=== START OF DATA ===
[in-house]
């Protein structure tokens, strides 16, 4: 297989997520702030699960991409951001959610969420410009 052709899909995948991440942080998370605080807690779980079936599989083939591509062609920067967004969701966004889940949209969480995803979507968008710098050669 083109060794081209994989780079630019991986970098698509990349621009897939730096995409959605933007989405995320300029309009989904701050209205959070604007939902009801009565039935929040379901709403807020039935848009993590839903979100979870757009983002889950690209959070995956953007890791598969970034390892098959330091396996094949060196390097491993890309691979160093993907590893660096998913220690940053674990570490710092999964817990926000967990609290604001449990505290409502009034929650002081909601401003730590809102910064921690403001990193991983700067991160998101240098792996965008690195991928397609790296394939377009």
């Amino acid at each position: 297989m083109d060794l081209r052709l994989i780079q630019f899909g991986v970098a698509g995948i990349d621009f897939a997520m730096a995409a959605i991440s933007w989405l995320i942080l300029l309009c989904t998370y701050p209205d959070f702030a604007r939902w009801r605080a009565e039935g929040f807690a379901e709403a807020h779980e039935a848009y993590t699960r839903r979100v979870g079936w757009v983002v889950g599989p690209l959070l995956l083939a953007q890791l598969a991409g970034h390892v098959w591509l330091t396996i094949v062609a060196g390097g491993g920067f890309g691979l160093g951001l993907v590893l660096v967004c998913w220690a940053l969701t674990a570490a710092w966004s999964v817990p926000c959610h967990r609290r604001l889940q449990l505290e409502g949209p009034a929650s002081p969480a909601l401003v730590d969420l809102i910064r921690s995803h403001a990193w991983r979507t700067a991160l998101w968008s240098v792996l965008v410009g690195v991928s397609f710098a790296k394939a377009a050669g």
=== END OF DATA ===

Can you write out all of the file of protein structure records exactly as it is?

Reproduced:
[in-house]
């Protein structure tokens, strides 16, 4: 297989997520702030699960991409951001959610969420410009 052709899909995948991440942080998370605080807690779980079936599989083939591509062609920067967004969701966004889940949209969480995803979507968008710098050669 083109060794081209994989780079630019991986970098698509990349621009897939730096995409959605933007989405995320300029309009989904701050209205959070604007939902009801009565039935929040379901709403807020039935848009993590839903979100979870757009983002889950690209959070995956953007890791598969970034390892098959330091396996094949060196390097491993890309691979160093993907590893660096998913220690940053674990570490710092999964817990926000967990609290604001449990505290409502009034929650002081909601401003730590809102910064921690403001990193991983700067991160998101240098792996965008690195991928397609790296394939377009």
């Amino acid at each position: 297989m083109d060794l081209r052709l994989i780079q630019f899909g991986v970098a698509g995948i990349d621009f897939a997520m730096a995409a959605i991440s933007w989405l995320i942080l300029l309009c989904t998370y701050p209205d959070f702030a604007r939902w009801r605080a009565e039935g929040f807690a379901e709403a807020h779980e039935a848009y993590t699960r839903r979100v979870g079936w757009v983002v889950g599989p690209l959070l995956l083939a953007q890791l598969a991409g970034h390892v098959w591509l330091t396996i094949v062609a060196g390097g491993g920067f890309g691979l160093g951001l993907v590893l660096v967004c998913w220690a940053l969701t674990a570490a710092w966004s999964v817990p926000c959610h967990r609290r604001l889940q449990l505290e409502g949209p009034a929650s002081p969480a909601l401003v730590d969420l809102i910064r921690s995803h403001a990193w991983r979507t700067a991160l998101w968008s240098v792996l965008v410009g690195v991928s397609f710098a790296k394939a377009a050669g």